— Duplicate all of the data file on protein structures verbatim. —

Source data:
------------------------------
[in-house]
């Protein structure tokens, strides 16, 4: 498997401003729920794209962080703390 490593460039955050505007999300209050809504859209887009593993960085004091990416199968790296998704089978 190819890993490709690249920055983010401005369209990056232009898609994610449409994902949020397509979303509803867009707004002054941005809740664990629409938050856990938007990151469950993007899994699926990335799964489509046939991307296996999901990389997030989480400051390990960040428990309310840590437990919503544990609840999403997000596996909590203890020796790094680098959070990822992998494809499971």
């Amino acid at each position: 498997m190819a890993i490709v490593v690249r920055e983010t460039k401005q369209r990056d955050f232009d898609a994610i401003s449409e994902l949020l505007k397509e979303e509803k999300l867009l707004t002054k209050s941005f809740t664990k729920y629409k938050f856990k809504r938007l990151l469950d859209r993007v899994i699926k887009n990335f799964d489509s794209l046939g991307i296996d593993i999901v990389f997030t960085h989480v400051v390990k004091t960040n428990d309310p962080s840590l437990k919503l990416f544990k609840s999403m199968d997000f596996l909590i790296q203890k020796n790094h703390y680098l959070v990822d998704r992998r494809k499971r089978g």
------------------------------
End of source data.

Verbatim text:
[in-house]
């Protein structure tokens, strides 16, 4: 498997401003729920794209962080703390 490593460039955050505007999300209050809504859209887009593993960085004091990416199968790296998704089978 190819890993490709690249920055983010401005369209990056232009898609994610449409994902949020397509979303509803867009707004002054941005809740664990629409938050856990938007990151469950993007899994699926990335799964489509046939991307296996999901990389997030989480400051390990960040428990309310840590437990919503544990609840999403997000596996909590203890020796790094680098959070990822992998494809499971």
């Amino acid at each position: 498997m190819a890993i490709v490593v690249r920055e983010t460039k401005q369209r990056d955050f232009d898609a994610i401003s449409e994902l949020l505007k397509e979303e509803k999300l867009l707004t002054k209050s941005f809740t664990k729920y629409k938050f856990k809504r938007l990151l469950d859209r993007v899994i699926k887009n990335f799964d489509s794209l046939g991307i296996d593993i999901v990389f997030t960085h989480v400051v390990k004091t960040n428990d309310p962080s840590l437990k919503l990416f544990k609840s999403m199968d997000f596996l909590i790296q203890k020796n790094h703390y680098l959070v990822d998704r992998r494809k499971r089978g």